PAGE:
EMSL, the Environmental Molecular Sciences Laboratory, is a national scientific user facility sponsored by the Department of Energy's Office of Science, Biological and Environmental Research program that is located at Pacific Northwest National Laboratory. EMSL offers an open, collaborative environment for scientific discovery to researchers around the world. EMSL's technical experts and suite of custom and advanced instruments are unmatched. Its integrated computational and experimental capabilities enable researchers to realize fundamental scientific insights and create new technologies.

For more information, please click here

Contacts:
Mary Beckman
PNNL
(509) 375-3688

Copyright © Pacific Northwest National Laboratory

If you have a comment, please Contact us.

Issuers of news releases, not 7th Wave, Inc. or Nanotechnology Now, are solely responsible for the accuracy of the content.

Bookmark:
Delicious Digg Newsvine Google Yahoo Reddit Magnoliacom Furl Facebook

Related News Press

News and information

A nanoscale wireless communication system via plasmonic antennas: Greater control affords 'in-plane' transmission of waves at or near visible light August 27th, 2016

Forces of nature: Interview with microscopy innovators Gerd Binnig and Christoph Gerber August 26th, 2016

A promising route to the scalable production of highly crystalline graphene films August 26th, 2016

Graphene under pressure August 26th, 2016

Nanomedicine

Nanofiber scaffolds demonstrate new features in the behavior of stem and cancer cells August 25th, 2016

Johns Hopkins scientists track metabolic pathways to find drug combination for pancreatic cancer August 25th, 2016

50 years after the release of the film 'Fantastic Voyage,' science upstages fiction: Science upstages fiction with nanorobotic agents designed to travel in the human body to treat cancer August 25th, 2016

Tunneling nanotubes between neurons enable the spread of Parkinson's disease via lysosomes August 24th, 2016

Announcements

A nanoscale wireless communication system via plasmonic antennas: Greater control affords 'in-plane' transmission of waves at or near visible light August 27th, 2016

Forces of nature: Interview with microscopy innovators Gerd Binnig and Christoph Gerber August 26th, 2016

A promising route to the scalable production of highly crystalline graphene films August 26th, 2016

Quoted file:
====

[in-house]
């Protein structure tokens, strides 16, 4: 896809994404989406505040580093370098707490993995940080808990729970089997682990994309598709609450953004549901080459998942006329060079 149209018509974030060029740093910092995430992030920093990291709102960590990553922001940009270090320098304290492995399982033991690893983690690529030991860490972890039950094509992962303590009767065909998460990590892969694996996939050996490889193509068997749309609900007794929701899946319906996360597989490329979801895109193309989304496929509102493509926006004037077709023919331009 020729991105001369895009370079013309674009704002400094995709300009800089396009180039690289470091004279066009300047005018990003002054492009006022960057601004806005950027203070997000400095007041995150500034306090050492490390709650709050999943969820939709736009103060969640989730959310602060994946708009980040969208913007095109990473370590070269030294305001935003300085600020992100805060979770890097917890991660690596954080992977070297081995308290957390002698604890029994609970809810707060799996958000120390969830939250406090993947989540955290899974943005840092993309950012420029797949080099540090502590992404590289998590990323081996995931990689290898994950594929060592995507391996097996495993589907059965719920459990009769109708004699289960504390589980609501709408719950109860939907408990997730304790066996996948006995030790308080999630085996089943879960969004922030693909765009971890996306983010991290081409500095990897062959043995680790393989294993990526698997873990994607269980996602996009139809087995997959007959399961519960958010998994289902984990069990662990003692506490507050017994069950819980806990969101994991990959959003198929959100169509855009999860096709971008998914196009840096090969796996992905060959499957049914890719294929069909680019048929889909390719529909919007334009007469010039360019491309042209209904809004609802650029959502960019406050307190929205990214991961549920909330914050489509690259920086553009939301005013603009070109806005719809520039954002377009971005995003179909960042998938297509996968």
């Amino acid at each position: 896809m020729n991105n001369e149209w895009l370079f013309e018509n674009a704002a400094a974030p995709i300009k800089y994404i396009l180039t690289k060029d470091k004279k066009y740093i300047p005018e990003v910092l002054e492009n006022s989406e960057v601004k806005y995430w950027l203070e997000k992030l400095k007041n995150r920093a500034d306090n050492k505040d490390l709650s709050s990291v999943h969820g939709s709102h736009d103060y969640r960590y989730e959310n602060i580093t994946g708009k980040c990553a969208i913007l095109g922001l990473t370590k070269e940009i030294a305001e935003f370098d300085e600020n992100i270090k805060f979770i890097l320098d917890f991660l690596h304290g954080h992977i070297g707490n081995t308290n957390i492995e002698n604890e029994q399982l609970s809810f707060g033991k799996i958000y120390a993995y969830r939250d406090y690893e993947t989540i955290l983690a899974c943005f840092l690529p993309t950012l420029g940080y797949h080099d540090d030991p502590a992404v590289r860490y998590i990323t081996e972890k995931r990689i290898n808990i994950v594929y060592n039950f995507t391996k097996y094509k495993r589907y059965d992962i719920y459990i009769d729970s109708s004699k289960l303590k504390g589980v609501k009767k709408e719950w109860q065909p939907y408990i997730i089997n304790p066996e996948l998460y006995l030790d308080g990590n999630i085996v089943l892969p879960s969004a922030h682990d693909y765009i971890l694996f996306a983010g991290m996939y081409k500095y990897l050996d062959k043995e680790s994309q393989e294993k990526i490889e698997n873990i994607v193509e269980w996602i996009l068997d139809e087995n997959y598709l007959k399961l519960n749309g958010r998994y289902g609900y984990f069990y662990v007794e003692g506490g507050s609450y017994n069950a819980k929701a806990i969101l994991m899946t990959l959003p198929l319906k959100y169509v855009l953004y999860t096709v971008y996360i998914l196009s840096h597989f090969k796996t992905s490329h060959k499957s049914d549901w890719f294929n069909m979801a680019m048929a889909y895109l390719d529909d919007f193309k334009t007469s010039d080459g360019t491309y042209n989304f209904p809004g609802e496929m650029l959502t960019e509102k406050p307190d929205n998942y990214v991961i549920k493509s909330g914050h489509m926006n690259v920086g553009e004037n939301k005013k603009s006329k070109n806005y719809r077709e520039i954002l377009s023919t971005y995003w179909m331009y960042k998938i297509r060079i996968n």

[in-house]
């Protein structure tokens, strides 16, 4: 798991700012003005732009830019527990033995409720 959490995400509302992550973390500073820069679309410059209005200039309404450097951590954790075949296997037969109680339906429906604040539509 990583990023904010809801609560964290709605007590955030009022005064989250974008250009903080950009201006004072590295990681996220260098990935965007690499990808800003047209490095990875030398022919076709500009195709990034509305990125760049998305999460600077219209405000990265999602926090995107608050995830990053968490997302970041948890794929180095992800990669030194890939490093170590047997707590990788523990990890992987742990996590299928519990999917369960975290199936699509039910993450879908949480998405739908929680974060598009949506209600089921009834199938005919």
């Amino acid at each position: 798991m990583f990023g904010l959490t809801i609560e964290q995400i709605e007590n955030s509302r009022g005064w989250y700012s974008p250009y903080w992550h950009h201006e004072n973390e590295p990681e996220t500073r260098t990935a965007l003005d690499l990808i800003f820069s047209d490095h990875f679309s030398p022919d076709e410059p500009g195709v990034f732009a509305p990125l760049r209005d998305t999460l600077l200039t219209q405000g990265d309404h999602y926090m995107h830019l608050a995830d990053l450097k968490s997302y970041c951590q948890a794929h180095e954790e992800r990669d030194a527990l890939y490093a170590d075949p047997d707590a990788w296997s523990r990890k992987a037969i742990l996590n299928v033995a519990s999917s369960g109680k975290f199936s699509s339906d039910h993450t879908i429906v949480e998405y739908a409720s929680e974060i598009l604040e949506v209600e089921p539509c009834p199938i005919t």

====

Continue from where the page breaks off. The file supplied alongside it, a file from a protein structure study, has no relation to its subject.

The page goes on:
Graphene under pressure August 26th, 2016

Environment

Nanofur for oil spill cleanup: Materials researchers learn from aquatic ferns: Hairy plant leaves are highly oil-absorbing / publication in bioinspiration & biomimetics / video on absorption capacity August 25th, 2016

Researchers watch catalysts at work August 19th, 2016

Down to the wire: ONR researchers and new bacteria August 18th, 2016

SLAC, Stanford gadget grabs more solar energy to disinfect water faster: Plopped into water, a tiny device triggers the formation of chemicals that kill microbes in minutes August 15th, 2016

Energy

New electrical energy storage material shows its power: Nanomaterial combines attributes of both batteries and supercapacitors August 25th, 2016

Lehigh engineer discovers a high-speed nano-avalanche: New findings published in the Journal of Electrochemical Society about the process involving transformations in glass that occur under intense electrical and thermal conditions could lead the way to more energy-efficient glas August 24th, 2016

New flexible material can make any window 'smart' August 23rd, 2016

Researchers reduce expensive noble metals for fuel cell reactions August 22nd, 2016

Nanobiotechnology

Analog DNA circuit does math in a test tube: DNA computers could one day be programmed to diagnose and treat disease August 25th, 2016

Nanofiber scaffolds demonstrate new features in the behavior of stem and cancer cells August 25th, 2016

Johns Hopkins scientists track metabolic pathways to find drug combination for pancreatic cancer August 25th, 2016

50 years after the release of the film 'Fantastic Voyage,' science upstages fiction: Science upstages fiction with nanorobotic agents designed to travel in the human body to treat cancer August 25th, 2016

NanoNews-Digest
The latest news from around the world, FREE




  Premium Products
NanoNews-Custom
Only the news you want to read!
 Learn More
NanoTech-Transfer
University Technology Transfer & Patents
 Learn More
NanoStrategies
Full-service, expert consulting
 Learn More











ASP
Nanotechnology Now Featured Books




NNN

The Hunger Project







Car Brands
Buy website traffic